The Reshimos range across rabbinic and Chassidic literature with great breadth and cryptic brevity, and most people assume that they can only be made accessible to scholars. Yet Avtzon sensed that they also carry a poetic element—“a theme of persistent faith within the individual . . . the one last sanctuary in a world gone entirely dark.” In articulating that faith through his Torah musings, the future Rebbe held his inner world intact and focused on his personal responsibility as a servant of G‑d, whatever the circumstances. It was this sense of inner cohesion and unwavering responsibility that Avtzon wanted to share.

Heading to the venue, I perused a volume of Reshimos, and wondered how such dense and difficult material could be made accessible to a public audience. To me, it was their Talmudic complexity, mystical allusions and symmetrical attention to detail that made the Reshimos so compelling. Surely, all that would be lost on anyone unschooled in the rabbinic and Chassidic textual traditions?

The presentation was part of Lubavitch Center of Philadelphia’s annual event marking the anniversary of the Rebbe’s passing on the third of Tammuz 1994.
The presentation was part of Lubavitch Center of Philadelphia’s annual event marking the anniversary of the Rebbe’s passing on the third of Tammuz 1994.

Several hours later, the audience watched Avtzon walk across the stage, a small black binder in his hand. He sat on a stool facing the audience and waited patiently as the stage lights went dark, obscuring him from view. On a massive projector screen, a black-and-white vintage reel began to play of children digging in some sand. As the shot cut to a wider angle, the iconic spire of the Eiffel Tower appeared in the background, viewed from the intimate angle of the most ordinary of street scenes. In swift succession, a series of clips immersed the viewer in the street life of Jewish Paris in the mid-1930s, complete with synagogues, kosher bakeries and rabbinic-looking Jews sporting frock coats and umbrellas. Then the film abruptly cut to a different view of the Eiffel Tower—this time dark and rainy, with the wind whistling ominously in the background.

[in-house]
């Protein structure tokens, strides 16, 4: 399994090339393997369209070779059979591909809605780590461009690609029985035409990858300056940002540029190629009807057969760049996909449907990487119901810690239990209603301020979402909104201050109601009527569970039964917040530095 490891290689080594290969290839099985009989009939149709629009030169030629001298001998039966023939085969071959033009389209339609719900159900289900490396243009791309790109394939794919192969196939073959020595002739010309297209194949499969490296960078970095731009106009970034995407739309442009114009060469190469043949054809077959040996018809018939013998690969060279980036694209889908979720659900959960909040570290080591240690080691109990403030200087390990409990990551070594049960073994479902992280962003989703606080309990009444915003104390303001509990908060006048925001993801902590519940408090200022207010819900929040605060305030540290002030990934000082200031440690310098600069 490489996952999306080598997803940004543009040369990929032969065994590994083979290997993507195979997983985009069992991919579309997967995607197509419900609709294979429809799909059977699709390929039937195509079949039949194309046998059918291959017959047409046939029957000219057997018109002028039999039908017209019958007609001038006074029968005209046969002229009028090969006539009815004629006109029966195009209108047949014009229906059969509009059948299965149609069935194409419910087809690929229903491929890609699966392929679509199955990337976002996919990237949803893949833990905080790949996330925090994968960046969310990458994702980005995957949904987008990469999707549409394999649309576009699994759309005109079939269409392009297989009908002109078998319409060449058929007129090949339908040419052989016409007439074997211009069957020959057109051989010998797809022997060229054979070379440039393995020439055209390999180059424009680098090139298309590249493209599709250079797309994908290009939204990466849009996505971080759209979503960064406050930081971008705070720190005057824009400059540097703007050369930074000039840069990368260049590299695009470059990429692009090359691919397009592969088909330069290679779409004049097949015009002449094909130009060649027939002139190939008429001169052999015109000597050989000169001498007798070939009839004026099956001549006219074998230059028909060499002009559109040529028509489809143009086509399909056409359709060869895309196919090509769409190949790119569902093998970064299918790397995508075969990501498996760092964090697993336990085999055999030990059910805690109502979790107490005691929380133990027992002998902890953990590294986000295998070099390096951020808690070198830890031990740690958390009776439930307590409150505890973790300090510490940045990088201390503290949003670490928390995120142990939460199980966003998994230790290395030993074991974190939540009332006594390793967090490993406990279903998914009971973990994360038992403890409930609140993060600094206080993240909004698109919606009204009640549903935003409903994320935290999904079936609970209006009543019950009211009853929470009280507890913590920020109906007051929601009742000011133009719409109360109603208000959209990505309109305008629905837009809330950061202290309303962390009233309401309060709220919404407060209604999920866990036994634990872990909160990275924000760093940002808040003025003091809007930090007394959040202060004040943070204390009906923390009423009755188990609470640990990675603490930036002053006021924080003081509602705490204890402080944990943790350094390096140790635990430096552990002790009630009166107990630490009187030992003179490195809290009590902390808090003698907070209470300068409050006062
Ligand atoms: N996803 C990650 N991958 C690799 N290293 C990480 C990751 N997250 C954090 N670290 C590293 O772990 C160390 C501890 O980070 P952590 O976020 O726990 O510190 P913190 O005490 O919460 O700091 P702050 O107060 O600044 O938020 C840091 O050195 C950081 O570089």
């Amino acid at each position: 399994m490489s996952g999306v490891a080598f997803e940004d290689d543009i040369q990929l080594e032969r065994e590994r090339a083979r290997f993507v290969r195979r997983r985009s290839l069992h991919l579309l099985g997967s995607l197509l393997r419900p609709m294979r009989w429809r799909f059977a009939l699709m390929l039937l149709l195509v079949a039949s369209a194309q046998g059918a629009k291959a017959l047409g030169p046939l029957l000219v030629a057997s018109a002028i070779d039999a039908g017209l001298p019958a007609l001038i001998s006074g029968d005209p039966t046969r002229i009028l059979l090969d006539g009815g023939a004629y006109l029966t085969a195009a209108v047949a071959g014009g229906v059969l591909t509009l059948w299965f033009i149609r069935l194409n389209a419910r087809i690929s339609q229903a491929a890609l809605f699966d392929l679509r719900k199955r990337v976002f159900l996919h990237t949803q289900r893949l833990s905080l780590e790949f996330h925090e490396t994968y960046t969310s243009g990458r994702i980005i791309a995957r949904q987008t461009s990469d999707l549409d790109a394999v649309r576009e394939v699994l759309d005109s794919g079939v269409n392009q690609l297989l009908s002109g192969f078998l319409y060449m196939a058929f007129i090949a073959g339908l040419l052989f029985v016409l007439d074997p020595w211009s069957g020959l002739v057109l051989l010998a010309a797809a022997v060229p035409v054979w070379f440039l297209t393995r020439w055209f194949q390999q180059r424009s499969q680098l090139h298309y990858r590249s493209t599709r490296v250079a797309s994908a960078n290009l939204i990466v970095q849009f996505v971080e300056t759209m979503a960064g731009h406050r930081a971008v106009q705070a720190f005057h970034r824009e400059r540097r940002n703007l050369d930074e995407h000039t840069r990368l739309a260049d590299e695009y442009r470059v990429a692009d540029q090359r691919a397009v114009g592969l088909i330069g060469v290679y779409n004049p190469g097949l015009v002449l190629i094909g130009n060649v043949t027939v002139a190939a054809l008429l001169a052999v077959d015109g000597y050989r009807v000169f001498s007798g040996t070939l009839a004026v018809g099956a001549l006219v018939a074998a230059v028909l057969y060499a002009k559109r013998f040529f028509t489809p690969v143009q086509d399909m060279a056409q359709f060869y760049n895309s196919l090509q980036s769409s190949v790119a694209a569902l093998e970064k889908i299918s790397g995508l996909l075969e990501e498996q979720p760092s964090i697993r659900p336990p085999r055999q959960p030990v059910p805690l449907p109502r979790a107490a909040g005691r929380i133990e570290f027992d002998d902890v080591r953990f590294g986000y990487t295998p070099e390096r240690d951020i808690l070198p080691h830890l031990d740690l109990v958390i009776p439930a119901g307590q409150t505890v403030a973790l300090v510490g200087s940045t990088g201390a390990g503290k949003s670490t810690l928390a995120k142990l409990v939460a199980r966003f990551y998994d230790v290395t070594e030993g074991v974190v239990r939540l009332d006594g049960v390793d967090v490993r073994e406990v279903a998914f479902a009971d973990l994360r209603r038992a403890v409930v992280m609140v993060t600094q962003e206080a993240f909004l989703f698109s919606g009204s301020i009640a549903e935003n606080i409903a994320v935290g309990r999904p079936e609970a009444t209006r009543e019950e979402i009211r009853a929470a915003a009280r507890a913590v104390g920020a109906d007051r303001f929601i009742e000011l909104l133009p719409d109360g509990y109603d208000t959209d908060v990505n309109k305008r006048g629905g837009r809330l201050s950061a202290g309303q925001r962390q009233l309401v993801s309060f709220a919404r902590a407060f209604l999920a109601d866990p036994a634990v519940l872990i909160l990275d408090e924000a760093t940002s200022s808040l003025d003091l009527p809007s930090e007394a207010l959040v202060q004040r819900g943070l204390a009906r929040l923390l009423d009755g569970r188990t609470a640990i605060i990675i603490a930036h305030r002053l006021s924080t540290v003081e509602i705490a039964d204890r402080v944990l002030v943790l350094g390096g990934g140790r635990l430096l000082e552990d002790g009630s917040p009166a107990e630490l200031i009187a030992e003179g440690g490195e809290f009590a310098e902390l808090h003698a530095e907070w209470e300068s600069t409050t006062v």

As the stage lights came back on, Avtzon opened his binder and began to read:

In 1935, Rabbi Menachem Mendel Schneerson and his wife, Chaya Mushka, lived in a small apartment on Rue Boulard, a quiet street in Paris to the south of the Seine river. They had arrived here two years earlier, having escaped from Berlin shortly after the Nazi party had risen to power . . .

In his notebooks, we find an entry Rabbi Schneerson wrote during this time, notes for a speech he gave in the synagogue he frequented in the Jewish quarter, a little less than an hour walk from where he lived.